In the Ekhoff Theatre, which is stunning, incidentally, we watched a rather opaque allegorical dance performance to baroque music. With costumes. The dancer who played the devil was especially good.
And then came the really fun part, where we got to go into the palace and dance ourselves! Up in the castle, there was a ballroom setup, and they were playing the famous dance music from the BBC Pride and Prejudice, always a nice touch. They announced that the men were to choose partners, and my friends and I looked at each other sadly, figuring that we were out of luck. My friend didn’t mind, because her feet were hurting, but her friend is an excellent dancer and had really wanted a go. We accordingly took up stations in different corners of the ballroom from which we could gaze longingly at the dancers being taught their steps. My friend’s friend was co-opted to be a gentleman in the dance for a mother with two children who wanted to play, but I figured I was destined to be a wallflower (though it must be said that I was casting my very best mournful looks in every direction whenever I could muster the gall to do so).
And then – a very gorgeously dressed older gentleman, in full brocade and wig, came over to where I was standing with a group of other women and announced that he was seeking a dance partner. For once, my German was fast enough, and I shamelessly cried “Ja, bitte!”, and then went bright red with embarrassment at my own forwardness. But it turns out that on this occasion, the overly-enthusiastic bird is the one that gets the worm, because the gentleman in question smiled indulgently, and led me into the group of dancers.
I am fairly sure that he, and those around me, all thought I was much younger than I was, because there were a lot of kindly smiles all round.
If I am sounding all 19th-century-aflutter here, there’s a reason for it. Never in my life have I felt so much like a Jane Austen character. There is definitely something of the time-travelling nature about standing around, trying to look appealing in the hope that a Man (without whom one cannot possibly function) will offer you a dance. It takes one back at least two centuries, and probably more.
In any case, my very courtly partner led me to the dance floor as I apologised in bad German for not knowing the dance figures (we had, by now, missed the practice rounds). My German evidently has an accent, though I’ve been told it isn’t an English one, particularly, so we spent a little time discussing where I was from. The fact that I had come *all the way from Australia* to participate in a baroque festival was a matter of considerable wonder and pride, and probably the reason why, when everyone was asked to change partners at the end of the dance, I was permitted to stay in.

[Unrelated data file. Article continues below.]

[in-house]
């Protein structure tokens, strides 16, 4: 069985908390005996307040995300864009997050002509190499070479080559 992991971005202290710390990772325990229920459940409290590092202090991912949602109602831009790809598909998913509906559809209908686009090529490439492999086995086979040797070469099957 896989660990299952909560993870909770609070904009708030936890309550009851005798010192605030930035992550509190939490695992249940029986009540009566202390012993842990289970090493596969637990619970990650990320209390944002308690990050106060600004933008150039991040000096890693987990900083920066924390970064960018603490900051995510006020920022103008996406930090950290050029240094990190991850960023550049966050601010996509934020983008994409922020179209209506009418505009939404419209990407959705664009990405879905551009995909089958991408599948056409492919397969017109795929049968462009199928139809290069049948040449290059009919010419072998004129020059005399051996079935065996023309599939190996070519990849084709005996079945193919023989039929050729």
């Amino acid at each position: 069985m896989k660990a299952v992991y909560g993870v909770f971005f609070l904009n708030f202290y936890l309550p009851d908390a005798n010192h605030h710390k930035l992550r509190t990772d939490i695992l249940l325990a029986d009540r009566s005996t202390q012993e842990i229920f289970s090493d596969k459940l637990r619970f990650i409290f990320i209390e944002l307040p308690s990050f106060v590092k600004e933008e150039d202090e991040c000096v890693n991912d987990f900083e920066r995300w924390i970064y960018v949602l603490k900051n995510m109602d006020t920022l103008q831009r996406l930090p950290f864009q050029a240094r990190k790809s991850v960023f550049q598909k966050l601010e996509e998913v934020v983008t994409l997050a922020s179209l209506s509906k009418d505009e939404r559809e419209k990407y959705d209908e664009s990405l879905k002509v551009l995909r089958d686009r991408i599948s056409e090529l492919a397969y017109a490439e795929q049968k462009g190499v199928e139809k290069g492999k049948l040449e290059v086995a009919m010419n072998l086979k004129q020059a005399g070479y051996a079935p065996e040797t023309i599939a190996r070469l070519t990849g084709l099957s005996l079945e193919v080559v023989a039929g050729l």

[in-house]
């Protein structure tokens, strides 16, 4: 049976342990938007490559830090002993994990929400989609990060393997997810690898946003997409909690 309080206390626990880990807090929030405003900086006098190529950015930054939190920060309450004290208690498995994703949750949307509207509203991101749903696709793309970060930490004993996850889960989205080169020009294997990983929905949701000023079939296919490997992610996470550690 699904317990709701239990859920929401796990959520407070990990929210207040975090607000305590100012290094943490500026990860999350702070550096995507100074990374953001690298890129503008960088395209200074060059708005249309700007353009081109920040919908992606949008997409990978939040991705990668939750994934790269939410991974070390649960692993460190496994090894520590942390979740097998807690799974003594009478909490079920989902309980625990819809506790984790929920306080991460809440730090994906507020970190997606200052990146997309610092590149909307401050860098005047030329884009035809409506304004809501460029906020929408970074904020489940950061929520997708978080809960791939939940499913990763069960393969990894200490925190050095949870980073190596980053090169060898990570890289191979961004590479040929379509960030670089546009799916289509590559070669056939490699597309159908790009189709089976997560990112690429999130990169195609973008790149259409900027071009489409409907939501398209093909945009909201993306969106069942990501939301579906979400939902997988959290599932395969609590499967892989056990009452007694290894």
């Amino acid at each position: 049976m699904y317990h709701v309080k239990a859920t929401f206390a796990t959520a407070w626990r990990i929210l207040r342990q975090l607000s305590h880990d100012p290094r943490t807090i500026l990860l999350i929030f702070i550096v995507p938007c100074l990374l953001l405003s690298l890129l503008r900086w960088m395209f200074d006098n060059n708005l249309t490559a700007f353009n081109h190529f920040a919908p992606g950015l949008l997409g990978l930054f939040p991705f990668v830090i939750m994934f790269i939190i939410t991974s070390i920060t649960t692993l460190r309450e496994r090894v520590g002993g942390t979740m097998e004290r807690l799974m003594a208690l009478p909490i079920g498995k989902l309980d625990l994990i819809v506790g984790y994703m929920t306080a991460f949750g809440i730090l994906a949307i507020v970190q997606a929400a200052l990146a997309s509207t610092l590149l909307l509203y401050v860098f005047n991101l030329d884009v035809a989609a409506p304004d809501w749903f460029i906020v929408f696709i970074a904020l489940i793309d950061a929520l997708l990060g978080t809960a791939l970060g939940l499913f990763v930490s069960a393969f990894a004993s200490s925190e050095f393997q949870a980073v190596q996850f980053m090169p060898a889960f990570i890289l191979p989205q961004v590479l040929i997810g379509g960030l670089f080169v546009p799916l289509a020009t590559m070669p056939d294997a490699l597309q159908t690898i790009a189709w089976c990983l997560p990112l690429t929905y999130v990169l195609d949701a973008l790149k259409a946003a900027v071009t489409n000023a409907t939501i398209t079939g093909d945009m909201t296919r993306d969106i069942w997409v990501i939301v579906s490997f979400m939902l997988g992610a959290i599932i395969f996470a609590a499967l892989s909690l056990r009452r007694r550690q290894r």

In fact, my partner was a very good dancer, and also rather proud of his English, so he talked me through the figures and told me who I was supposed to be dancing with at any given moment, as well as introducing me up and down the dance line as we went as his Australian dance partner. I am exotic! By the end of the set, I really did very nearly know what I was doing, and I have to say, it was absolutely marvellous fun.
At the end, he insisted on escorting me back to me friends, in best, correct 18th century style, and asked to be introduced, before bowing and departing. Very, very courtly!
I must say, I loved every minute of it, but I am incredibly glad that this is a holiday and not for real. The idea that I am a fragile, helpless female who must be guarded carefully and then returned to her friends is… not one I am comfortable with at all, really. My friend commented that she is too much of a democrat for all this show – I suspect I am too much of a feminist for it. But, oh, it was wonderful!
After the dancing, we went in search of dinner, and then came back for the fireworks display. And this, too, was wonderful, wonderful, wonderful.
I love fireworks, and don’t see them very often, and these ones were not merely fireworks, but fireworks in a baroque palace, to the accompaniment of Handel’s Firework Music, played by a very good orchestra.
I nearly cried again.
It was the perfect end to the day.
We walked back to our Pension, with my friend in the middle, and the two of us skipping on either side of her, singing bits of dance music and giggling and going “Das war so toll!” all the way home…
Sunday, August 31st – Gotha
We had had all these plans for visiting the museum or going further afield on Sunday, but after the joy of the dancing, and all the other wonderful things going on, we decided to go straight back to the festival. We didn’t want to miss a moment of it! We packed our luggage into the car, and then found ourselves following a horse and carriage to the palace. Since we were all in costume, the occupants of the carriage all bowed gravely and removed their hats, which was delightful, but got a bit awkward because it was a ten-minute ride, and really, what do you do next?